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Room to Grow
By Carolyn Getches
Campus Compact AmeriCorps VISTA, Summer 2016

For years, serving with AmeriCorps was on my list of things to do. Like traveling to Europe and riding in a hot air balloon, it had a certain romance to it. Sure, I loved the idea of helping my community, but I also had grand images of myself handing over the keys to a new house I built for a young family, impressed smiles from my parents’ friends at my obvious selflessness and a child who hadn’t spoken in years looking up at me and whispering, “Hello.” At the time, I was in my early twenties and it was easy to get lost in how experiences reflected on me, rather than how I could truly be of service to others.

After graduation, I combed through the AmeriCorps database, desperate to find that perfect match that would give me a clear purpose. I considered applying to a few, but when my internship turned into a salaried position, I hopped quickly on the corporate ladder. Soon, I was stuck in the seductive trap of working too many hours for just enough money, certain that the next promotion was the only fix. Improving the world outside my office was far from my mind. Finally, I saw a way out when an imminent move to Lincoln, NE was on the horizon.

AmeriCorps seemed like a good way to get involved in my new community and find a path to more fulfilling work. Again, I spent hours searching for the right match and, this time, even applied to a few positions. I got as far as exchanging several emails with my potential site supervisor, before I accepted another job. It was a freelance position that offered me more flexibility. Unfortunately, it also required constant travel. Serving the greater good quickly took a back seat to exhaustion and keeping up with my current time zone.

A few more years passed before I was packing up to move again. I was headed to Helena, Montana for the summer and knew that without some structure my days would be lost to Netflix and four dollar lattes. I always imagined AmeriCorps being for those folks without recurring knee pain and sprouting gray hairs and, at 28, I felt too old to apply again. I was determined to find another way to make myself useful.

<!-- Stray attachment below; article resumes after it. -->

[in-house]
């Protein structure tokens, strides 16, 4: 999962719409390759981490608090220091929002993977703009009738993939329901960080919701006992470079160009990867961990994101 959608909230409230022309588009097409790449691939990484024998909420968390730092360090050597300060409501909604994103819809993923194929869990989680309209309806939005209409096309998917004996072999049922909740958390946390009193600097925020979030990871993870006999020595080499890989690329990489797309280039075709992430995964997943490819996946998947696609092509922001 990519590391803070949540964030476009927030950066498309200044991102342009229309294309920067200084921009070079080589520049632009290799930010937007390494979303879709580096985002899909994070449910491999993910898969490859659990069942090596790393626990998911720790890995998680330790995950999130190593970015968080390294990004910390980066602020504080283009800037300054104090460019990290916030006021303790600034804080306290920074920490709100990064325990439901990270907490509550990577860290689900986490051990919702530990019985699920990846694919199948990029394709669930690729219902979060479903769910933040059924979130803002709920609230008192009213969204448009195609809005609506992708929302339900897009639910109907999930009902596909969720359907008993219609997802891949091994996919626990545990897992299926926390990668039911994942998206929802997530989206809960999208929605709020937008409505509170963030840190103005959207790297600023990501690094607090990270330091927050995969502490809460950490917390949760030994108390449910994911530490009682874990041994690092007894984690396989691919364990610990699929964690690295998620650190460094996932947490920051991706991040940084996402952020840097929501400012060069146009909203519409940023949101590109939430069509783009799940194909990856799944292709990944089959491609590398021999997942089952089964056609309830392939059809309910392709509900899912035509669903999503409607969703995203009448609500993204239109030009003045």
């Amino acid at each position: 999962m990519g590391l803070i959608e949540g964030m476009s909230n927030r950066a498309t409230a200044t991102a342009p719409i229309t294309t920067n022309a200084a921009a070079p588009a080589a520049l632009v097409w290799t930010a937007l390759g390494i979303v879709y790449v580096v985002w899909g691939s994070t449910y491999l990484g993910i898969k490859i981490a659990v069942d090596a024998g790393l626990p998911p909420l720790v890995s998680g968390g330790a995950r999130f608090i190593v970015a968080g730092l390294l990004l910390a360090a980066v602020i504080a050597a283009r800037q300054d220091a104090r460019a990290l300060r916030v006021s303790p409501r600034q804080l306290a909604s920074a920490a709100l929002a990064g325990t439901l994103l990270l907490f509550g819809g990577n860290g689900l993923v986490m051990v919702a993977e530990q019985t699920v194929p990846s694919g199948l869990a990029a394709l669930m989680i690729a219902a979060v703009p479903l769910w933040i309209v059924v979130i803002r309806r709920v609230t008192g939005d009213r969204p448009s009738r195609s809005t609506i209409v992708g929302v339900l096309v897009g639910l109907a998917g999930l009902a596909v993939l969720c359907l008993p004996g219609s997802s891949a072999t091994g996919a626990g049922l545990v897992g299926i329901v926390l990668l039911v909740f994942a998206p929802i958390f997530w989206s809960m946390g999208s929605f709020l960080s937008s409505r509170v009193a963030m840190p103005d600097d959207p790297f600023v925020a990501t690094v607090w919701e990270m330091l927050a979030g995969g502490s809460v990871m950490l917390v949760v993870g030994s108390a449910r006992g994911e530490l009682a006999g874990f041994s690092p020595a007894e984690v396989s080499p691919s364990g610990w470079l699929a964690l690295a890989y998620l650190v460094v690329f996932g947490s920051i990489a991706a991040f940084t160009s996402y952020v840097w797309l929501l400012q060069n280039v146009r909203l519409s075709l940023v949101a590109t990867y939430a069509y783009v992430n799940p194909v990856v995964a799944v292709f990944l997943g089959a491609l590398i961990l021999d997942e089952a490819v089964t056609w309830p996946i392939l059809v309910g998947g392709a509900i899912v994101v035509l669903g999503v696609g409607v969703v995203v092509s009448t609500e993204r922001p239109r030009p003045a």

Before the big move, I reached out to the Helena Family YMCA to see if they needed help with their summer learning programs. Darla Dexter, the youth development director, quickly got back to me. They had a few openings in their Summer Literacy Academy, “But,” she cautioned, “they are AmeriCorps VISTA positions. Are you still interested?” After some online research, I learned that while some AmeriCorps programs are reserved for those under 25, many of the opportunities are open to adults of any age.

Summer of 2016 marked the Literacy Academy’s first year in Helena, a YMCA program dedicated to preventing summer learning loss and helping incoming first and second graders improve their reading levels. Two teachers were already on board to run the nuts and bolts of the literacy component, but they were looking for enrichment leaders to fulfill the arts, nutrition, physical activity, science and music requirements. I felt too old, unqualified and nervous about being in front of a dozen or so children, who past experience had taught me, were likely to be very honest. However, I was excited by the opportunity and couldn't deny that it felt “meant to be,” so I accepted the position.

My fellow enrichment leader and I worked hard to develop lesson plans and find corresponding activities with the right mix of educational value and fun. We prepared fresh pasta, launched rockets, painted portraits, played soccer, decorated cupcakes, swam, marched in a parade, picked up litter, created volcanoes, jumped rope, danced, and more. With so many new activities in the mix, it was a welcome relief to have some routine in our days.

Each week, we visited the Helena Food Share, a program dedicated to “creating a hunger­free community.” There, Nick Chmura, the garden and nutrition program coordinator and a fellow VISTA member, would lead our students in a short lesson before assigning them a task in the community garden. Over the next few weeks, we sang about the parts of the plant, identified bugs, rolled compost and planted seeds, but on that first day he started with the basics. “What grows in a garden?” he asked.

“Flowers!” offered a student from the back of the group.
“Roses,” added her friend.
“What else?” Nick asked. The students looked at the garden for clues, but the plants were still too young to be of much help.